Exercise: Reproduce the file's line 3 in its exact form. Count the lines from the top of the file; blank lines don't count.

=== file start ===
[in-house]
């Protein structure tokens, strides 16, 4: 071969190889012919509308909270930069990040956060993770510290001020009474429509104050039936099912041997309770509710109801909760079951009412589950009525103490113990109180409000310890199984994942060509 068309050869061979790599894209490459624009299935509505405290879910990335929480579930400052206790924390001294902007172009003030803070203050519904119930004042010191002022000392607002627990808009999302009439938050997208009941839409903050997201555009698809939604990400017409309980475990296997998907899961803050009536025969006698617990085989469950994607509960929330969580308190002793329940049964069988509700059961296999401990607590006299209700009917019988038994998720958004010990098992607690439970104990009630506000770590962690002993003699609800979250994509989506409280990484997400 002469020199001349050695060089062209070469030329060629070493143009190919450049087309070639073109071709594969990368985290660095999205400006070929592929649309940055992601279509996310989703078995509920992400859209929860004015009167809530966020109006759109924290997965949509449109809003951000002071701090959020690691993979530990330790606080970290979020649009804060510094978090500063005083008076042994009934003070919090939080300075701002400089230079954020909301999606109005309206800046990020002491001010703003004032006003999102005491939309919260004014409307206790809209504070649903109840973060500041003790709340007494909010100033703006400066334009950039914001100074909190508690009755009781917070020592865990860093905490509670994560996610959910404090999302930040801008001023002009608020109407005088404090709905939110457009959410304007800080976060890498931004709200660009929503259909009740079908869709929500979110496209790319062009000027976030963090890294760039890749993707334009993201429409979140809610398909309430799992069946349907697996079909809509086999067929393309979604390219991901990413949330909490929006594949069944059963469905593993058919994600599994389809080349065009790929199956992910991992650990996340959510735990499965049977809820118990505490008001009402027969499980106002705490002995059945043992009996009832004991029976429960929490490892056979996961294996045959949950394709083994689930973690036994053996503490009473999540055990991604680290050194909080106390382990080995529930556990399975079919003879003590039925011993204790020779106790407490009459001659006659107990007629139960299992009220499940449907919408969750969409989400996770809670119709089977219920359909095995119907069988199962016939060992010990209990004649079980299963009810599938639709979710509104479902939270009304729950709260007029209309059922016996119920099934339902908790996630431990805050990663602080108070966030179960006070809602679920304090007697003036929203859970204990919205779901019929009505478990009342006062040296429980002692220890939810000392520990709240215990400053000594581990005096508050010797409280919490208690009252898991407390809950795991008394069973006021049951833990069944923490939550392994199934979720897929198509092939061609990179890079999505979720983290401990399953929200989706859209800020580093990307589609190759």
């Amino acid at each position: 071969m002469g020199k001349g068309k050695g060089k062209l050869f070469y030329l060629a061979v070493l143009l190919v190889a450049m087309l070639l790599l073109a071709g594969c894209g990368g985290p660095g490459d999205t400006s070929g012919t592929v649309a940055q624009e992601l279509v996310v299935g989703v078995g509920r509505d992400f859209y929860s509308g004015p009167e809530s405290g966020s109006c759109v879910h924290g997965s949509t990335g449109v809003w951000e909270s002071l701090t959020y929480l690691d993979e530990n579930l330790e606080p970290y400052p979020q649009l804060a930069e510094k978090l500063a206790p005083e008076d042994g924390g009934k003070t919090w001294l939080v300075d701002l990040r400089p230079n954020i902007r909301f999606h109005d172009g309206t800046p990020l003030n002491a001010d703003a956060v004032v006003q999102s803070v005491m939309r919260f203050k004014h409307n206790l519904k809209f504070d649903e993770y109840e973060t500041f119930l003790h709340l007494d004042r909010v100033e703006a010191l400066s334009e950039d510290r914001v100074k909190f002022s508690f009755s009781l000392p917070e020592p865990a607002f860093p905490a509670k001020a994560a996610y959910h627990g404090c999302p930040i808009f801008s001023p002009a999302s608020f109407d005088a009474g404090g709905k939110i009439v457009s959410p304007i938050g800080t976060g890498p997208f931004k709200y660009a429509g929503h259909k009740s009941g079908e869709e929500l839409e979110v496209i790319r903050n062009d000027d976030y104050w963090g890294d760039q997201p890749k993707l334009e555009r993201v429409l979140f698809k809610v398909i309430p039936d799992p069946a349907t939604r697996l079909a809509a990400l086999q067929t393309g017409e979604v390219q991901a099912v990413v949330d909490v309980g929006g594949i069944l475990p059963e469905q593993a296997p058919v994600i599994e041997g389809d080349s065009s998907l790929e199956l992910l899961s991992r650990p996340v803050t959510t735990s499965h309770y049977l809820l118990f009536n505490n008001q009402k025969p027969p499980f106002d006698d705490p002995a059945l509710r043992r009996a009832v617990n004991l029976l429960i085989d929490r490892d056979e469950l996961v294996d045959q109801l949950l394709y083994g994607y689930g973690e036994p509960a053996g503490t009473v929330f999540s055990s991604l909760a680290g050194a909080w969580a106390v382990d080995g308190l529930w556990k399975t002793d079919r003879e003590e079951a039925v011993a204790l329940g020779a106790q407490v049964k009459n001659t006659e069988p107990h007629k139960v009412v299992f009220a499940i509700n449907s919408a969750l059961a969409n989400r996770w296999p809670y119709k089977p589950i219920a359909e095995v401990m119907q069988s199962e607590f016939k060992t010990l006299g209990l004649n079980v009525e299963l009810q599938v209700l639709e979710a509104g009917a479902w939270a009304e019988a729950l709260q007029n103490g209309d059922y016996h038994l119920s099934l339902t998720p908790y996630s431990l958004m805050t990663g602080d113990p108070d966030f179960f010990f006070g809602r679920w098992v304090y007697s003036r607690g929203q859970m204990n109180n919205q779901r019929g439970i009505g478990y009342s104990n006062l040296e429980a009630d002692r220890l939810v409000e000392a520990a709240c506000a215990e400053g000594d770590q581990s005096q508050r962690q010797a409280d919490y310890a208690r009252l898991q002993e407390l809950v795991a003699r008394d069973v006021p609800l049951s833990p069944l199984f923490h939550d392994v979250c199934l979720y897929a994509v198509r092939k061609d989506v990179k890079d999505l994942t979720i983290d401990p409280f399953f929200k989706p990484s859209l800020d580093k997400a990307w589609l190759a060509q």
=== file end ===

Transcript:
């Amino acid at each position: 071969m002469g020199k001349g068309k050695g060089k062209l050869f070469y030329l060629a061979v070493l143009l190919v190889a450049m087309l070639l790599l073109a071709g594969c894209g990368g985290p660095g490459d999205t400006s070929g012919t592929v649309a940055q624009e992601l279509v996310v299935g989703v078995g509920r509505d992400f859209y929860s509308g004015p009167e809530s405290g966020s109006c759109v879910h924290g997965s949509t990335g449109v809003w951000e909270s002071l701090t959020y929480l690691d993979e530990n579930l330790e606080p970290y400052p979020q649009l804060a930069e510094k978090l500063a206790p005083e008076d042994g924390g009934k003070t919090w001294l939080v300075d701002l990040r400089p230079n954020i902007r909301f999606h109005d172009g309206t800046p990020l003030n002491a001010d703003a956060v004032v006003q999102s803070v005491m939309r919260f203050k004014h409307n206790l519904k809209f504070d649903e993770y109840e973060t500041f119930l003790h709340l007494d004042r909010v100033e703006a010191l400066s334009e950039d510290r914001v100074k909190f002022s508690f009755s009781l000392p917070e020592p865990a607002f860093p905490a509670k001020a994560a996610y959910h627990g404090c999302p930040i808009f801008s001023p002009a999302s608020f109407d005088a009474g404090g709905k939110i009439v457009s959410p304007i938050g800080t976060g890498p997208f931004k709200y660009a429509g929503h259909k009740s009941g079908e869709e929500l839409e979110v496209i790319r903050n062009d000027d976030y104050w963090g890294d760039q997201p890749k993707l334009e555009r993201v429409l979140f698809k809610v398909i309430p039936d799992p069946a349907t939604r697996l079909a809509a990400l086999q067929t393309g017409e979604v390219q991901a099912v990413v949330d909490v309980g929006g594949i069944l475990p059963e469905q593993a296997p058919v994600i599994e041997g389809d080349s065009s998907l790929e199956l992910l899961s991992r650990p996340v803050t959510t735990s499965h309770y049977l809820l118990f009536n505490n008001q009402k025969p027969p499980f106002d006698d705490p002995a059945l509710r043992r009996a009832v617990n004991l029976l429960i085989d929490r490892d056979e469950l996961v294996d045959q109801l949950l394709y083994g994607y689930g973690e036994p509960a053996g503490t009473v929330f999540s055990s991604l909760a680290g050194a909080w969580a106390v382990d080995g308190l529930w556990k399975t002793d079919r003879e003590e079951a039925v011993a204790l329940g020779a106790q407490v049964k009459n001659t006659e069988p107990h007629k139960v009412v299992f009220a499940i509700n449907s919408a969750l059961a969409n989400r996770w296999p809670y119709k089977p589950i219920a359909e095995v401990m119907q069988s199962e607590f016939k060992t010990l006299g209990l004649n079980v009525e299963l009810q599938v209700l639709e979710a509104g009917a479902w939270a009304e019988a729950l709260q007029n103490g209309d059922y016996h038994l119920s099934l339902t998720p908790y996630s431990l958004m805050t990663g602080d113990p108070d966030f179960f010990f006070g809602r679920w098992v304090y007697s003036r607690g929203q859970m204990n109180n919205q779901r019929g439970i009505g478990y009342s104990n006062l040296e429980a009630d002692r220890l939810v409000e000392a520990a709240c506000a215990e400053g000594d770590q581990s005096q508050r962690q010797a409280d919490y310890a208690r009252l898991q002993e407390l809950v795991a003699r008394d069973v006021p609800l049951s833990p069944l199984f923490h939550d392994v979250c199934l979720y897929a994509v198509r092939k061609d989506v990179k890079d999505l994942t979720i983290d401990p409280f399953f929200k989706p990484s859209l800020d580093k997400a990307w589609l190759a060509q």